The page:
The economic calamity of the coronavirus broke South Africa’s resistance to borrowing from the International Monetary Fund.
And now some allies of President Cyril Ramaphosa and the African National Congress worry that the $4.2 billion loan his government is negotiating with the Washington-based agency marks the first step toward a slippery slope of submission.
“This is a precursor because Cyril’s government doesn’t have the resources,” said Lumkile Mondi, economics lecturer at Johannesburg’s University of the Witwatersrand. “This is just to soften the alliance partners in preparation for a much bigger ask.”
While the money from the IMF’s coronavirus relief facility comes with few strings attached, persuading the unions may be a dress rehearsal for overcoming opposition to a more demanding programme in coming years. Scarred by the experiences of African countries such as Zambia in the 1980s, where a programme imposed by the IMF led to unrest and poverty, the ANC resolved to remain self-reliant in the aftermath of the apartheid era.
“One of the things the ANC had in its DNA, you don’t want to go the IMF, you will undermine your sovereignty,” said Matthew Parks, parliamentary coordinator for the 1.8 million-member Congress of South African Trade Unions, which has supported the ANC since Nelson Mandela took power in 1994. “The president pleaded with us. We accepted it given the extraordinary challenges.”
The near-decade of mismanagement and corruption under former President Jacob Zuma combined with the coronavirus outbreak and loss of South Africa’s investment-grade rating have left the economy in its worst state in the democratic era. Infrastructure investment has stalled and debt is surging. The National Treasury has forecast an economic contraction of as much as 16.1% this year — the unemployment rate was already almost 30% and the economy was in recession before the coronavirus hit.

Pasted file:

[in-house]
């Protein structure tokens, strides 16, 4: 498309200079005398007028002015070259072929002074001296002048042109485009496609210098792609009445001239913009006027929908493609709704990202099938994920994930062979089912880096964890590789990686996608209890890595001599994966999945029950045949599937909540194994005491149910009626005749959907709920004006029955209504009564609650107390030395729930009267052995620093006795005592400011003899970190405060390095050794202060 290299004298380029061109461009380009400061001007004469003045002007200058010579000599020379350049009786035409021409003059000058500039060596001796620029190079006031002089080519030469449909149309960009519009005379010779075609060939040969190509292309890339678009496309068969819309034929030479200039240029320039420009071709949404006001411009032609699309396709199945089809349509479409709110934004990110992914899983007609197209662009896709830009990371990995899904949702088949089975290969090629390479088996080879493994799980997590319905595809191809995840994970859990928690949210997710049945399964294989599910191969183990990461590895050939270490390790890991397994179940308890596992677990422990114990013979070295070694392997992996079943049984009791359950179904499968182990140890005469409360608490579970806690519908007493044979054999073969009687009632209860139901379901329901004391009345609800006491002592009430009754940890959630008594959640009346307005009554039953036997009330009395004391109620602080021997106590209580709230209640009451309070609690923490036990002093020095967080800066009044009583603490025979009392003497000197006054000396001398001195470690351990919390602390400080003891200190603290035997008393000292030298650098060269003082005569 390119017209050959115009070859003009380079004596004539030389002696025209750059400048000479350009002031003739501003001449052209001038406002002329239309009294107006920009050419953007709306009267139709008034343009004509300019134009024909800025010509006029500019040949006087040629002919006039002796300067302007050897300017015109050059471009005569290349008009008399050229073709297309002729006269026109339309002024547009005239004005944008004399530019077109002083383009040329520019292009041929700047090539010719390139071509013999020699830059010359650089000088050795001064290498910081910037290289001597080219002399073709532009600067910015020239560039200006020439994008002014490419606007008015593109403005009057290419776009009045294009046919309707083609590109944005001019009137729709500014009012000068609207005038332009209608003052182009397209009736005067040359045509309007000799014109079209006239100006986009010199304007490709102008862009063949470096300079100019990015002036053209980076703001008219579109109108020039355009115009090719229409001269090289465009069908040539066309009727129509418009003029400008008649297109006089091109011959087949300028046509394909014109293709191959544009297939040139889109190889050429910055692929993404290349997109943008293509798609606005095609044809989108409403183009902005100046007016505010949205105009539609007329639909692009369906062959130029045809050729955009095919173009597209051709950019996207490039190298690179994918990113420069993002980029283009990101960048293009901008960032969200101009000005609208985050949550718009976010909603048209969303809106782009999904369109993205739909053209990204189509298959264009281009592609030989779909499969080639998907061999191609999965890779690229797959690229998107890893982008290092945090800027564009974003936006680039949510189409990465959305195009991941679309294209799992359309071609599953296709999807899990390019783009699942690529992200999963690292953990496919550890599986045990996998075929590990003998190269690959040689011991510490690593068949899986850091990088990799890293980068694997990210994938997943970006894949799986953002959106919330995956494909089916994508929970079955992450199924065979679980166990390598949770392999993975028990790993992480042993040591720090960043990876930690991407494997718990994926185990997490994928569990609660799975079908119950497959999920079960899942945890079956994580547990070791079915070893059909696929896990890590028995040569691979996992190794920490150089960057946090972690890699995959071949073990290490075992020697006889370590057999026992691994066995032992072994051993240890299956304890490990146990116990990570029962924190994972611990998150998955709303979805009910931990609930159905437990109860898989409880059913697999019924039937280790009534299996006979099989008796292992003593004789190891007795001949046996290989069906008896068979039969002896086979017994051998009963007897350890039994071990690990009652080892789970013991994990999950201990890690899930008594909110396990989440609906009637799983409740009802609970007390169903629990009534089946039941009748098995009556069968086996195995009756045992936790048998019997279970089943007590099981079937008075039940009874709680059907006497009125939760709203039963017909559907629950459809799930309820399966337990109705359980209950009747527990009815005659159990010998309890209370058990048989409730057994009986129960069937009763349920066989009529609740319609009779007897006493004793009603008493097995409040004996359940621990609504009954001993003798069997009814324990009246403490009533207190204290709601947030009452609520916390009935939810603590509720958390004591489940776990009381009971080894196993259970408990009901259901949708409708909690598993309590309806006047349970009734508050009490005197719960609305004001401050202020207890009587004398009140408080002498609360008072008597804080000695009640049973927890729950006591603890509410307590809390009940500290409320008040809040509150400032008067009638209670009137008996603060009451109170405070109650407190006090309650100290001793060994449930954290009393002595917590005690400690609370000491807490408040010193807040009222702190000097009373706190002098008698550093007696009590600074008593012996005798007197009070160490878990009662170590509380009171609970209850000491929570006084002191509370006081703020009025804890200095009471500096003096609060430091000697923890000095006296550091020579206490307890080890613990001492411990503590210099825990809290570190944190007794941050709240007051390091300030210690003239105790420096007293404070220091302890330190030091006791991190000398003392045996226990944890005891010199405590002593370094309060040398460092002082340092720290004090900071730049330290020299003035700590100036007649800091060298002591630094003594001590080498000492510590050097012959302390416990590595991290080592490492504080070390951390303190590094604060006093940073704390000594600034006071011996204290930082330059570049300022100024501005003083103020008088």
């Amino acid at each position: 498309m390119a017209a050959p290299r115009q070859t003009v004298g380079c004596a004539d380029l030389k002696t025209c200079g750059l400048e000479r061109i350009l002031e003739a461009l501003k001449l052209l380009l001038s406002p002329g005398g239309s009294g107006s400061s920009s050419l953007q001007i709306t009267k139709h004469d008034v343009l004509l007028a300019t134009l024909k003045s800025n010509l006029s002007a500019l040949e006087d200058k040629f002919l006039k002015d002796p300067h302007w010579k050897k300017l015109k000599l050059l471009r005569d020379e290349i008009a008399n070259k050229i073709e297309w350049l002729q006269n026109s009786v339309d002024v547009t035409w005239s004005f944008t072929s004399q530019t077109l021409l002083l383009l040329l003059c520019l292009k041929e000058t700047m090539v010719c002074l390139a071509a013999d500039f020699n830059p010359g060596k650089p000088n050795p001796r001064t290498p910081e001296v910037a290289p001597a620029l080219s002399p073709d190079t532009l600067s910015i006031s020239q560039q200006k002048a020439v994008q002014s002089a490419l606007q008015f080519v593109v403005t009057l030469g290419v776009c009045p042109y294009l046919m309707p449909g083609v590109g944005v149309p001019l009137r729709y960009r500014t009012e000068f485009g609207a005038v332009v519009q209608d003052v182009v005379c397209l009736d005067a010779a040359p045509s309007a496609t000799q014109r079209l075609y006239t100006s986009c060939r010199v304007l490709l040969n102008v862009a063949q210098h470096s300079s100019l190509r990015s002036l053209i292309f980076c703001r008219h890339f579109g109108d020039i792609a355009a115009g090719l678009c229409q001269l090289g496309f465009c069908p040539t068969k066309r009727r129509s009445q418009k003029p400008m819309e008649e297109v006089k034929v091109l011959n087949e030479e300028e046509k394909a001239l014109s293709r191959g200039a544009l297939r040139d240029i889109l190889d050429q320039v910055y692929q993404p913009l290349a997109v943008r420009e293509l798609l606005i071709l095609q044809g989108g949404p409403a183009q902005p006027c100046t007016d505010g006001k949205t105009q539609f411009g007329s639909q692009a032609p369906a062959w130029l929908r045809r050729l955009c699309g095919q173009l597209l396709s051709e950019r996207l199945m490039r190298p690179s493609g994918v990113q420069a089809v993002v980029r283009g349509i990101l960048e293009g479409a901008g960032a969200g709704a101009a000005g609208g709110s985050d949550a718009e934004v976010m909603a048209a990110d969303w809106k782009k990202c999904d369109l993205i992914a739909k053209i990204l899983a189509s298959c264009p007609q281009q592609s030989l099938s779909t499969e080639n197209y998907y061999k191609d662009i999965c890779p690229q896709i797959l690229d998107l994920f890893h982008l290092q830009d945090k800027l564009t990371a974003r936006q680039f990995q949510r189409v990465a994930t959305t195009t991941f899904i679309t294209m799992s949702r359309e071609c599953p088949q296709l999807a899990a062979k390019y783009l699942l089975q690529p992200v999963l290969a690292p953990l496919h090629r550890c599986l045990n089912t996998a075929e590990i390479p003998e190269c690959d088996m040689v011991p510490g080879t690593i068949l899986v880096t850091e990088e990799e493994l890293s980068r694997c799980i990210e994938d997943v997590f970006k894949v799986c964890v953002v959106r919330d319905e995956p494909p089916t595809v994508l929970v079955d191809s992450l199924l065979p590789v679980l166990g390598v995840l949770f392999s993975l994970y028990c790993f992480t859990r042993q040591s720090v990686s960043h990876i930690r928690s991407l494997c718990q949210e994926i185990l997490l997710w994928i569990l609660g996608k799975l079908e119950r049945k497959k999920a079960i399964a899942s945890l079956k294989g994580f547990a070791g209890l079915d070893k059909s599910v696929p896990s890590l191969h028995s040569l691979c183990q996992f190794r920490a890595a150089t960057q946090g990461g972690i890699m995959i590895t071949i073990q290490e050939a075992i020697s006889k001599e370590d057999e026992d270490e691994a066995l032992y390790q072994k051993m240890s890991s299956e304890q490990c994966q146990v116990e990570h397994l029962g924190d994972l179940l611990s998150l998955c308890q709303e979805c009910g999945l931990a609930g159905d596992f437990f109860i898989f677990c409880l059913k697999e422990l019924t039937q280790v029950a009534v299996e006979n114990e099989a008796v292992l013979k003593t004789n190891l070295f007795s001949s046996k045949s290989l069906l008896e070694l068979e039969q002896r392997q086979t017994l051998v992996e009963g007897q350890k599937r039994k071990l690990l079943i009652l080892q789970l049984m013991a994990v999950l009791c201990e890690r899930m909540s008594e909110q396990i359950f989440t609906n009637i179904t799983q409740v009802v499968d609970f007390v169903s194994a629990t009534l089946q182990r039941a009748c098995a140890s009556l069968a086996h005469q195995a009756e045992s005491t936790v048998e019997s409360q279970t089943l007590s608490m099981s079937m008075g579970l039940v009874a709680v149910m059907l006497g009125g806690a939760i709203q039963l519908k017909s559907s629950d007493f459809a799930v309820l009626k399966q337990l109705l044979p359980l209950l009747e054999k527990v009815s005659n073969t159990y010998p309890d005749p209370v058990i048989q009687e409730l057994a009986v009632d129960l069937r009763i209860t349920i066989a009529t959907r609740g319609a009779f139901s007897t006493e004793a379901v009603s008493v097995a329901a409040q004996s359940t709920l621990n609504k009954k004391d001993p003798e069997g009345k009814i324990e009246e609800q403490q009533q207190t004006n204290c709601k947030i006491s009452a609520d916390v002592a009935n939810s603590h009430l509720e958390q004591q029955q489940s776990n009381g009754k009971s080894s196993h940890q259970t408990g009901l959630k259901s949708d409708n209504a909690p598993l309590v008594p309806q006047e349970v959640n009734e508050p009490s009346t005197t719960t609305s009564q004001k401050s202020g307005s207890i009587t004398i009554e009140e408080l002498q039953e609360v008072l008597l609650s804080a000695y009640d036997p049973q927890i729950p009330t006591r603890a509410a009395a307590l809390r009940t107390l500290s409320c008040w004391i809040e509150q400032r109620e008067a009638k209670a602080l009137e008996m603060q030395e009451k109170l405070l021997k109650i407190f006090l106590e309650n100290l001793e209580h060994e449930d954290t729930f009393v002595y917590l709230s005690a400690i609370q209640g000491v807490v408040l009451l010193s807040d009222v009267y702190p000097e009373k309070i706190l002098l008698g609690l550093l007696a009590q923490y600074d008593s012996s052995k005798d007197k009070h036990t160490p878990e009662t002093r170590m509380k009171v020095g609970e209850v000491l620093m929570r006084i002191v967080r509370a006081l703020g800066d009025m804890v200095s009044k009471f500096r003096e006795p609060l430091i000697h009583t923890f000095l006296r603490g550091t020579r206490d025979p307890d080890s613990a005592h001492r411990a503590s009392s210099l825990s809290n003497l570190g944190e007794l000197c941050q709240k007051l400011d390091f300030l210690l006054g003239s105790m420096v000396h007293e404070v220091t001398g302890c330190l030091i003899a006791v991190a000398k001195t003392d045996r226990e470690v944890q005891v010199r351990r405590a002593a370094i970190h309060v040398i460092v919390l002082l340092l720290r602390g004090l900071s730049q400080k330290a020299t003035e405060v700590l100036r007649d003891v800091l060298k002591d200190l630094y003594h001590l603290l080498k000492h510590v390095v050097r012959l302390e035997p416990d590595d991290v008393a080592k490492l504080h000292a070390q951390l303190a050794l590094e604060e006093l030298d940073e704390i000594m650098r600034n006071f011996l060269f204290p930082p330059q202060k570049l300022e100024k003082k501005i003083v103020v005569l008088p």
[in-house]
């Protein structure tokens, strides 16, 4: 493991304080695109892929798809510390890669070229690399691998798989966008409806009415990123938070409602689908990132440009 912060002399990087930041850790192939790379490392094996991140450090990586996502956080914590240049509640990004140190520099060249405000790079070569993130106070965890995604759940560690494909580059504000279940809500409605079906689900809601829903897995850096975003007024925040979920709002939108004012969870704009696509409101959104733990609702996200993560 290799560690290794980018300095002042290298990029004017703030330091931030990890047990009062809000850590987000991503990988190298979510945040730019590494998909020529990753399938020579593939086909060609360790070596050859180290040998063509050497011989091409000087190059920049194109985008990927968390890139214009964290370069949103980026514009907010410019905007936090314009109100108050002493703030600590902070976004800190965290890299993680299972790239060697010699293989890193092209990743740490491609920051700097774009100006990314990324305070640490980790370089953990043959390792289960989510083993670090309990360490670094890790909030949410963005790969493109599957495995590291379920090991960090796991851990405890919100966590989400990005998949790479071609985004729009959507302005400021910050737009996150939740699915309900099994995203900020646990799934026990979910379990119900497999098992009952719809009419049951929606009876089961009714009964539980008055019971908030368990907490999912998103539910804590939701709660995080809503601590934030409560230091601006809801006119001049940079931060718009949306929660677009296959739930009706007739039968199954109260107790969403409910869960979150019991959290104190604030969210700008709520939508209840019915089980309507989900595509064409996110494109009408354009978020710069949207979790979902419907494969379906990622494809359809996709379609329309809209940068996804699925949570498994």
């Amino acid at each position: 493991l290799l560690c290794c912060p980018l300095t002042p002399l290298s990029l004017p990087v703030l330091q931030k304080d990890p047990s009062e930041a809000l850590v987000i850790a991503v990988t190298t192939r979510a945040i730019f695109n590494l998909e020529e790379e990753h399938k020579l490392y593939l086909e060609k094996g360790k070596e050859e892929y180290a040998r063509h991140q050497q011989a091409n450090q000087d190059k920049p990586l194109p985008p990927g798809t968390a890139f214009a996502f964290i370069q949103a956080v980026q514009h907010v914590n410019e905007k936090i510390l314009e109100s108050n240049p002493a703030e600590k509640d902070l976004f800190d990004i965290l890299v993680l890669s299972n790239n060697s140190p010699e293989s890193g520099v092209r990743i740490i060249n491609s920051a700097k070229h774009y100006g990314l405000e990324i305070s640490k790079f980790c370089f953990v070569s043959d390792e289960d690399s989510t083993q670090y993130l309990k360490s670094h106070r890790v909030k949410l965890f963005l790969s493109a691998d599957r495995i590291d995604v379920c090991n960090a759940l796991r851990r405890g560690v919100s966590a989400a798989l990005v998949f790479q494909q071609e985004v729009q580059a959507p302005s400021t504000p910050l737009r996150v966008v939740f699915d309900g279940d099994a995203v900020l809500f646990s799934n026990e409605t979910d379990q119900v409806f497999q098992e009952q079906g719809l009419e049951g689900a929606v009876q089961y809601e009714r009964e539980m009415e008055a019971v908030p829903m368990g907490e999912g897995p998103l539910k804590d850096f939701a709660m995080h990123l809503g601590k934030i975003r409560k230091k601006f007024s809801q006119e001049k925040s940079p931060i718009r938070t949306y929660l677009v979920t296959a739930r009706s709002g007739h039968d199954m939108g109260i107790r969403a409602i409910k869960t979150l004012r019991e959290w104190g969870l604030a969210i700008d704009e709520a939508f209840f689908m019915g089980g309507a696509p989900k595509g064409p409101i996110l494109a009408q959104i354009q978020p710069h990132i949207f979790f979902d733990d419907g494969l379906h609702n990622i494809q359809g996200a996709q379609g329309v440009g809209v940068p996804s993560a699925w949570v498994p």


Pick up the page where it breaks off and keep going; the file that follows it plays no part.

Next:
South Africa, a founding member of the IMF in 1944, wasn’t always a basket case.
Having inherited an economy decimated by the isolation that apartheid brought, Mandela’s government set up a team that enacted policies that made the country investment grade with all three major credit-rating firms – opening it up to investors everywhere – by 2000. It has raised its own financing in the market ever since.
“It was back in 1996 where I was involved, there was a big debate” over whether to take multilateral finance, said Iraj Abedian, a university economics professor at the time and now chief executive officer of Pan African Investment & Research Services. “We took the decision that it was inappropriate to rush into this, and decided to get the house in order without someone in Washington telling you what to do.”
In 2007 and 2008, South Africa recorded its first budget surpluses since all-race elections in 1994; in 2008 its debt-to-gross domestic product ratio was just 26.6%.
Its only multilateral debt is a $3.75 billion World Bank loan extended to the state-owned power utility to build a power plant, which is still under construction.